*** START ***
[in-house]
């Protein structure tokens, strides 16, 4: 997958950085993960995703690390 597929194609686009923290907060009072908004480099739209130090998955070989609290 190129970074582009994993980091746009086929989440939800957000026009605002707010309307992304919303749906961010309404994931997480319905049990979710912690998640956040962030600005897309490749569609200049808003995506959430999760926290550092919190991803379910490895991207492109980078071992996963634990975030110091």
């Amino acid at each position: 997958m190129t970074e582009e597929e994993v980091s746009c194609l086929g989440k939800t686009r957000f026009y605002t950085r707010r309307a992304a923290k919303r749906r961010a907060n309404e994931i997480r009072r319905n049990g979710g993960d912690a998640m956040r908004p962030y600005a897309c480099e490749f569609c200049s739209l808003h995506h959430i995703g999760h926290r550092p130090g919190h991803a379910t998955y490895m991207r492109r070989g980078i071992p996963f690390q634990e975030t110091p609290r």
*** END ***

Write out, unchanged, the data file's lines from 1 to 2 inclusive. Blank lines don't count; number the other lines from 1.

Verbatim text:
[in-house]
């Protein structure tokens, strides 16, 4: 997958950085993960995703690390 597929194609686009923290907060009072908004480099739209130090998955070989609290 190129970074582009994993980091746009086929989440939800957000026009605002707010309307992304919303749906961010309404994931997480319905049990979710912690998640956040962030600005897309490749569609200049808003995506959430999760926290550092919190991803379910490895991207492109980078071992996963634990975030110091």